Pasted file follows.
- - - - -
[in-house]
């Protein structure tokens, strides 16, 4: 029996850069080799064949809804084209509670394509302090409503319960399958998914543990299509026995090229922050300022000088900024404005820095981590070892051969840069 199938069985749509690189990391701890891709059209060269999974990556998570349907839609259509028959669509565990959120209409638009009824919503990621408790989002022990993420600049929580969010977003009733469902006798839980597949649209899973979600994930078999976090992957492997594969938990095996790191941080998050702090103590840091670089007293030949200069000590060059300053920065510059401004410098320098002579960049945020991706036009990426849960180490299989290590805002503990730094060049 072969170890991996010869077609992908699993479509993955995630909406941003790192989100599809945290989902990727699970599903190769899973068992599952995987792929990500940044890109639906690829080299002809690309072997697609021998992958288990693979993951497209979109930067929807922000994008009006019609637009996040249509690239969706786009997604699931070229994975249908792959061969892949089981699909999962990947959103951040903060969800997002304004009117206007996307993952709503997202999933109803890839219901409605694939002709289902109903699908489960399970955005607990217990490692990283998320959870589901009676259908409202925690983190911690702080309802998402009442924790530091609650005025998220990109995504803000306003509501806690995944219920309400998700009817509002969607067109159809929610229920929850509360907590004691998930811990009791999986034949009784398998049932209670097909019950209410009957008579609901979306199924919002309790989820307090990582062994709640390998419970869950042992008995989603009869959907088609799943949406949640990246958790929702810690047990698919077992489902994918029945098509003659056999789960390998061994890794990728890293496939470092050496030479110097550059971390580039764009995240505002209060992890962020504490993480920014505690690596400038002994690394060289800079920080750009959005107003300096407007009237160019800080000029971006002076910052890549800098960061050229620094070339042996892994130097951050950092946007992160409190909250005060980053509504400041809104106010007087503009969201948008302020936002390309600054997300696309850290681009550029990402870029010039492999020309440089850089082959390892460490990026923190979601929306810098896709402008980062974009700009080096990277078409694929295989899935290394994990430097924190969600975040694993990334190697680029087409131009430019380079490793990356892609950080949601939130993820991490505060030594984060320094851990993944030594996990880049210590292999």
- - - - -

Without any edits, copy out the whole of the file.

[in-house]
């Protein structure tokens, strides 16, 4: 029996850069080799064949809804084209509670394509302090409503319960399958998914543990299509026995090229922050300022000088900024404005820095981590070892051969840069 199938069985749509690189990391701890891709059209060269999974990556998570349907839609259509028959669509565990959120209409638009009824919503990621408790989002022990993420600049929580969010977003009733469902006798839980597949649209899973979600994930078999976090992957492997594969938990095996790191941080998050702090103590840091670089007293030949200069000590060059300053920065510059401004410098320098002579960049945020991706036009990426849960180490299989290590805002503990730094060049 072969170890991996010869077609992908699993479509993955995630909406941003790192989100599809945290989902990727699970599903190769899973068992599952995987792929990500940044890109639906690829080299002809690309072997697609021998992958288990693979993951497209979109930067929807922000994008009006019609637009996040249509690239969706786009997604699931070229994975249908792959061969892949089981699909999962990947959103951040903060969800997002304004009117206007996307993952709503997202999933109803890839219901409605694939002709289902109903699908489960399970955005607990217990490692990283998320959870589901009676259908409202925690983190911690702080309802998402009442924790530091609650005025998220990109995504803000306003509501806690995944219920309400998700009817509002969607067109159809929610229920929850509360907590004691998930811990009791999986034949009784398998049932209670097909019950209410009957008579609901979306199924919002309790989820307090990582062994709640390998419970869950042992008995989603009869959907088609799943949406949640990246958790929702810690047990698919077992489902994918029945098509003659056999789960390998061994890794990728890293496939470092050496030479110097550059971390580039764009995240505002209060992890962020504490993480920014505690690596400038002994690394060289800079920080750009959005107003300096407007009237160019800080000029971006002076910052890549800098960061050229620094070339042996892994130097951050950092946007992160409190909250005060980053509504400041809104106010007087503009969201948008302020936002390309600054997300696309850290681009550029990402870029010039492999020309440089850089082959390892460490990026923190979601929306810098896709402008980062974009700009080096990277078409694929295989899935290394994990430097924190969600975040694993990334190697680029087409131009430019380079490793990356892609950080949601939130993820991490505060030594984060320094851990993944030594996990880049210590292999």